Some people shouldn’t have this procedure done: people who have any device that helps them regulate their heart beat (like a pacemaker and/or implanted defibrillator) or someone with an irregular heartbeat, have a bleeding disorder, are pregnant, or have a skin cancer or skin infection.
The list of side effects can sound daunting, but they are probably less scary than lasers in my opinion. Common side effects are pinpoint bleeding, swelling, pain, hyperpigmentation, milia, folliculitis, and bruising. Serious side effects include skin infection, keloids, and scarring.
My Experience continued…
After deciding that I wanted to go through with the treatment when all my due diligence/research had been completed, I met with the provider and discussed cost. She advised me that it would be anywhere from $400-800 per session depending on the surface area I wanted to focus on for my face. She said I would likely have to undergo 2-4 sessions depending on my progress and the depth of the damage she was trying to correct.
I was topically numbed with an ointment-like paste for about 45 min in their comfortable “numbing” area that was like being at a spa with a mask on while reading a mindless magazine. Before I knew it, we were ready to go and I was handed a legal consent to sign about the risks and side effects (to which I was already aware).
I laid down on the exam chair with a floppy metal-looking pad that was meant to touch my back as a “grounding pad”, she wiped away the numbing gel and then applied a cleansing topical material to my face. I decided to treat my entire face because I was confident in my research. A few blips of noise from the machine later and she got started. She put the machine against my face and I felt a pounding of the machine firing the needles into my face – the first time came as a shock but wasn’t painful, but then she got into a rhythm and I was fine. She went over each area of my face separately and passed over the areas twice. I felt a slight burning sensation and the pounding of the needles, but that was about it – I couldn’t even say it was “pain” persay, that I was feeling.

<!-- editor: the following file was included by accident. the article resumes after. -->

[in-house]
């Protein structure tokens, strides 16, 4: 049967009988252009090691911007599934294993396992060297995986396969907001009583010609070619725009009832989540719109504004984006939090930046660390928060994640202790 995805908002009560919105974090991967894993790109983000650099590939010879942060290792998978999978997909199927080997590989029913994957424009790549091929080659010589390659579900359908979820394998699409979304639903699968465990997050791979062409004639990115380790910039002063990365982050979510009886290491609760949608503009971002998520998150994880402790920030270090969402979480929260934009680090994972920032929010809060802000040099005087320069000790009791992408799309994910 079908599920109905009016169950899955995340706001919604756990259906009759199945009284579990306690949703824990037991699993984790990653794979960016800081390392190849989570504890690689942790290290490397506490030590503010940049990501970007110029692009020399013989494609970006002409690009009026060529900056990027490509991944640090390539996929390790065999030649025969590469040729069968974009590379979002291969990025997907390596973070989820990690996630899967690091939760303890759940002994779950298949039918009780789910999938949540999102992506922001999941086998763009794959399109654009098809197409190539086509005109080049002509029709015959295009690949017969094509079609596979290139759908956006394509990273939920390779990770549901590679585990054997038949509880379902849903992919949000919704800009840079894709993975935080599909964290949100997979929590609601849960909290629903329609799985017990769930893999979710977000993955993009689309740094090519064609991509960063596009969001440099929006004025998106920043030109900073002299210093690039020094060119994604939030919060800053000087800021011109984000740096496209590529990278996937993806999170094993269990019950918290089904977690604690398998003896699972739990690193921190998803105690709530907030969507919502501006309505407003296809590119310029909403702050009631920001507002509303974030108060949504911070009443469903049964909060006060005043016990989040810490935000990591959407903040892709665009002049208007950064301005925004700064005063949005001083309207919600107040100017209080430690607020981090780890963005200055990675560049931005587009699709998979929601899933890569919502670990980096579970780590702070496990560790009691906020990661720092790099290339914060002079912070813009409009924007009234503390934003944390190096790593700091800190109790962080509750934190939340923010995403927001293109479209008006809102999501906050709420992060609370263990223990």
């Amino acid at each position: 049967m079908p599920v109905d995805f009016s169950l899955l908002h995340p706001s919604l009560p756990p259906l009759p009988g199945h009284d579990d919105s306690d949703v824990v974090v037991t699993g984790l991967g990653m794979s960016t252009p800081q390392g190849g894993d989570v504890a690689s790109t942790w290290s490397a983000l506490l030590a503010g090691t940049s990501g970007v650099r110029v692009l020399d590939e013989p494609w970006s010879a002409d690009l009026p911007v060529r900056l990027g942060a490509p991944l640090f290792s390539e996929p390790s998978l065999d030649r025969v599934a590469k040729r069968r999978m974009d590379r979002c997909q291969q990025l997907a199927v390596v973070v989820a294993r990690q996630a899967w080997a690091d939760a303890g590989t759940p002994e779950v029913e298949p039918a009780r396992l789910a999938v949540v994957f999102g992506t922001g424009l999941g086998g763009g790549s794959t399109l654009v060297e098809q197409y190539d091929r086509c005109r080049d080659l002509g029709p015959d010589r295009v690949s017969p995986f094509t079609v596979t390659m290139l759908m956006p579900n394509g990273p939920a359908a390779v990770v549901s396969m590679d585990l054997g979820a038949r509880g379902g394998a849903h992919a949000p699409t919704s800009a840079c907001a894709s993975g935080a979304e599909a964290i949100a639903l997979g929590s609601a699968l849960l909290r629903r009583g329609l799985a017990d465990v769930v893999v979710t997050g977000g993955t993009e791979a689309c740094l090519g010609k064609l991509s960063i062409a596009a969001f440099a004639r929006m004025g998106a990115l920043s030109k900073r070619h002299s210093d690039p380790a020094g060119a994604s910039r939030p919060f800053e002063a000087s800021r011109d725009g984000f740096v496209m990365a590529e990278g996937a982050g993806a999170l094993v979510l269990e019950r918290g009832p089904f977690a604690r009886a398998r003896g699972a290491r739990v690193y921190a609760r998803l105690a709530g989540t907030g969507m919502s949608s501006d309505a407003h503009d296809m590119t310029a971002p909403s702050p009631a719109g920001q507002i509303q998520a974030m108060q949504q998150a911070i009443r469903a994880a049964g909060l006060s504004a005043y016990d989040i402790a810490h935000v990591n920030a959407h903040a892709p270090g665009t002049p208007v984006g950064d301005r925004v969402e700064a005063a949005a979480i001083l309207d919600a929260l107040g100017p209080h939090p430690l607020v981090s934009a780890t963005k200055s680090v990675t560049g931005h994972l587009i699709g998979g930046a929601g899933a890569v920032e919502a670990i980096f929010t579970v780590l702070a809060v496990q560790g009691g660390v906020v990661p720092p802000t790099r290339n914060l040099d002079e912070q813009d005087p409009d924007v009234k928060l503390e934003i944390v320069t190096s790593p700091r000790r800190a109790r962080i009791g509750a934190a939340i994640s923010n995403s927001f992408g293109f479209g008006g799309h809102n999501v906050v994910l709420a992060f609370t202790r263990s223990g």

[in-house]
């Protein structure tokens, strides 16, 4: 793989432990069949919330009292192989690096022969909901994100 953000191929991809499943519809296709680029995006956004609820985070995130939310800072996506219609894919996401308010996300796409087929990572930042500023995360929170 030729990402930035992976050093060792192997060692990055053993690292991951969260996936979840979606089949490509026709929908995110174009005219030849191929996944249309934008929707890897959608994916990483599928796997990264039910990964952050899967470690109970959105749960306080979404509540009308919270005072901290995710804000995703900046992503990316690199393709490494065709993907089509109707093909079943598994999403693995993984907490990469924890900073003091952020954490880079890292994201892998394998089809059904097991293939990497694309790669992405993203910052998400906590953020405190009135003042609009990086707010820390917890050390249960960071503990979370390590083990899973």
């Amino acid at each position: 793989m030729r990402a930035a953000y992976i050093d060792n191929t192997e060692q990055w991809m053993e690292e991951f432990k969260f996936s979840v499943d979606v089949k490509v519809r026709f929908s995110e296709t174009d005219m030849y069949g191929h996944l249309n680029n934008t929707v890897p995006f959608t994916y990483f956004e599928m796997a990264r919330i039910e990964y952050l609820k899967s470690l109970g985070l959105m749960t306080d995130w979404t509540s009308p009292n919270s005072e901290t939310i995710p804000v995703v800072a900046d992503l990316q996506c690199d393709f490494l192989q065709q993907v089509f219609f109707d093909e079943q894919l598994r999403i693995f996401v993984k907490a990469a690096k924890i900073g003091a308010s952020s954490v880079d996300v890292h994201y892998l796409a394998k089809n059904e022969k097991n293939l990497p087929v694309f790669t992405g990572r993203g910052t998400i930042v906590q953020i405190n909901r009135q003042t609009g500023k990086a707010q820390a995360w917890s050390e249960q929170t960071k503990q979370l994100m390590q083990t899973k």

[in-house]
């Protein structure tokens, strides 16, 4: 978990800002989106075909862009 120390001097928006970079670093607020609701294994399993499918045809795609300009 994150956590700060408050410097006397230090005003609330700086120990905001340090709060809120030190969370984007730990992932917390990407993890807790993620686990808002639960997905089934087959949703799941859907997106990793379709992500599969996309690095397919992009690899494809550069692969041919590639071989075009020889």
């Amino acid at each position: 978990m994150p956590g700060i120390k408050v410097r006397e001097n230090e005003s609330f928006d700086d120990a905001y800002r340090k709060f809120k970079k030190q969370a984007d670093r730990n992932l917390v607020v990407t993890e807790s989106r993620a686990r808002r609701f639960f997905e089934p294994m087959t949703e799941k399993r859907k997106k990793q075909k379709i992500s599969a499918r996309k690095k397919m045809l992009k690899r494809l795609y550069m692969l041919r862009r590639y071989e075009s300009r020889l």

About 20 minutes later we were done and my face was bright red everywhere she put the device. She reassured me that it would subside in a couple of hours and to make sure to keep my skin protected with 30 SPF sunblock, moisturize constantly, and keep my skin clean without using any exfoliators.
I drove myself home, shielding my face from other drivers and from the pedestrians on the street, but made it to my door without a problem. I went about my day, doing work from home and taking care of chores. For a moment, I forgot why my skin was dry, and then when I went to moisturize my face more in my bathroom, I saw the redness was already starting to go away – it was about 4 hours from the time I had the procedure done.
The next day I woke up with a little swelling – my face seemed and felt swollen when I looked in the mirror, but I definitely didn’t feel alarmed by what I saw. The week went by and I swear I looked as though my skin had an overall better texture. Unlike a chemical peel, I had no new issues arising or skin falling off my face and I could see the results gradually after only a few days.
I couldn’t wait for my next follow-up a month later and the month after that. The results continued to pile up and my skin was transforming into skin that I was growing to love.